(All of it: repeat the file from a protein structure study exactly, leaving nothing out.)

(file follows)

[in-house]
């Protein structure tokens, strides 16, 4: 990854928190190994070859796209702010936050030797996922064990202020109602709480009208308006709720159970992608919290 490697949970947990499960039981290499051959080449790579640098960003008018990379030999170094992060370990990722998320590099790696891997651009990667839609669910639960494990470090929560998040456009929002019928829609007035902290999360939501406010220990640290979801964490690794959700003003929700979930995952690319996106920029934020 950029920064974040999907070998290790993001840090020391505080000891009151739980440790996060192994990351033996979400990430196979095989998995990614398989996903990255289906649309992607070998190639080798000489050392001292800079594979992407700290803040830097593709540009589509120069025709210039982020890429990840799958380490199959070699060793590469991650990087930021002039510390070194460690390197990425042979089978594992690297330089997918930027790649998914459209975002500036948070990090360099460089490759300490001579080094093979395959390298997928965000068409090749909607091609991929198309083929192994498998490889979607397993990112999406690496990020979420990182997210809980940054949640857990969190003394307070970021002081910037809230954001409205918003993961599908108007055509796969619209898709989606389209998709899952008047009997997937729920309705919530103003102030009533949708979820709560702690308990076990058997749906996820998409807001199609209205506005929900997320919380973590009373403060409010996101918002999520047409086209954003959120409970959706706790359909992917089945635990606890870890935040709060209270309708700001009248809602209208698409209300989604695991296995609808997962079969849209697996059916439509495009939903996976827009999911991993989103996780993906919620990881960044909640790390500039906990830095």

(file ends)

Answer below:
[in-house]
């Protein structure tokens, strides 16, 4: 990854928190190994070859796209702010936050030797996922064990202020109602709480009208308006709720159970992608919290 490697949970947990499960039981290499051959080449790579640098960003008018990379030999170094992060370990990722998320590099790696891997651009990667839609669910639960494990470090929560998040456009929002019928829609007035902290999360939501406010220990640290979801964490690794959700003003929700979930995952690319996106920029934020 950029920064974040999907070998290790993001840090020391505080000891009151739980440790996060192994990351033996979400990430196979095989998995990614398989996903990255289906649309992607070998190639080798000489050392001292800079594979992407700290803040830097593709540009589509120069025709210039982020890429990840799958380490199959070699060793590469991650990087930021002039510390070194460690390197990425042979089978594992690297330089997918930027790649998914459209975002500036948070990090360099460089490759300490001579080094093979395959390298997928965000068409090749909607091609991929198309083929192994498998490889979607397993990112999406690496990020979420990182997210809980940054949640857990969190003394307070970021002081910037809230954001409205918003993961599908108007055509796969619209898709989606389209998709899952008047009997997937729920309705919530103003102030009533949708979820709560702690308990076990058997749906996820998409807001199609209205506005929900997320919380973590009373403060409010996101918002999520047409086209954003959120409970959706706790359909992917089945635990606890870890935040709060209270309708700001009248809602209208698409209300989604695991296995609808997962079969849209697996059916439509495009939903996976827009999911991993989103996780993906919620990881960044909640790390500039906990830095």